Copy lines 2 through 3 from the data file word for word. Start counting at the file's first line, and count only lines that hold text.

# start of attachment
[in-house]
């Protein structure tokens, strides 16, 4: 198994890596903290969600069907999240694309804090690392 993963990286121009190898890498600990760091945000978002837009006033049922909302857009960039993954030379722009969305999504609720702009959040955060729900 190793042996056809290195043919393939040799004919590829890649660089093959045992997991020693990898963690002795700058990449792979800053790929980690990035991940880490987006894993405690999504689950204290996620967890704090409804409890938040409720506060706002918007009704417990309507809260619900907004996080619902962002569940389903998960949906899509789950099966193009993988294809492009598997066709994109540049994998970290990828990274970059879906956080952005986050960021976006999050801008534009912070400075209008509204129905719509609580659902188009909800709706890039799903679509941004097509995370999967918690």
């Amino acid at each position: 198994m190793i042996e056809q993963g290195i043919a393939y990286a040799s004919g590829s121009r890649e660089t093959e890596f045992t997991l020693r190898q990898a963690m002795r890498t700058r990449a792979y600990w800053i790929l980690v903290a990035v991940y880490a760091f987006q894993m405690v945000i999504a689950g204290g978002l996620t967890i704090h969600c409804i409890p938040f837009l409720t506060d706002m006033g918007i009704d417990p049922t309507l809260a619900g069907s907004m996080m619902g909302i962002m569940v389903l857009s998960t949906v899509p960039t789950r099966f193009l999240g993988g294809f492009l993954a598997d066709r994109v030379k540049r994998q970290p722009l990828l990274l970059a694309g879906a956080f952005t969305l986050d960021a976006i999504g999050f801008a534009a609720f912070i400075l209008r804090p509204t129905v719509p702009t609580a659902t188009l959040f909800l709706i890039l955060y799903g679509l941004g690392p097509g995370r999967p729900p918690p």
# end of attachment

């Protein structure tokens, strides 16, 4: 198994890596903290969600069907999240694309804090690392 993963990286121009190898890498600990760091945000978002837009006033049922909302857009960039993954030379722009969305999504609720702009959040955060729900 190793042996056809290195043919393939040799004919590829890649660089093959045992997991020693990898963690002795700058990449792979800053790929980690990035991940880490987006894993405690999504689950204290996620967890704090409804409890938040409720506060706002918007009704417990309507809260619900907004996080619902962002569940389903998960949906899509789950099966193009993988294809492009598997066709994109540049994998970290990828990274970059879906956080952005986050960021976006999050801008534009912070400075209008509204129905719509609580659902188009909800709706890039799903679509941004097509995370999967918690």
């Amino acid at each position: 198994m190793i042996e056809q993963g290195i043919a393939y990286a040799s004919g590829s121009r890649e660089t093959e890596f045992t997991l020693r190898q990898a963690m002795r890498t700058r990449a792979y600990w800053i790929l980690v903290a990035v991940y880490a760091f987006q894993m405690v945000i999504a689950g204290g978002l996620t967890i704090h969600c409804i409890p938040f837009l409720t506060d706002m006033g918007i009704d417990p049922t309507l809260a619900g069907s907004m996080m619902g909302i962002m569940v389903l857009s998960t949906v899509p960039t789950r099966f193009l999240g993988g294809f492009l993954a598997d066709r994109v030379k540049r994998q970290p722009l990828l990274l970059a694309g879906a956080f952005t969305l986050d960021a976006i999504g999050f801008a534009a609720f912070i400075l209008r804090p509204t129905v719509p702009t609580a659902t188009l959040f909800l709706i890039l955060y799903g679509l941004g690392p097509g995370r999967p729900p918690p």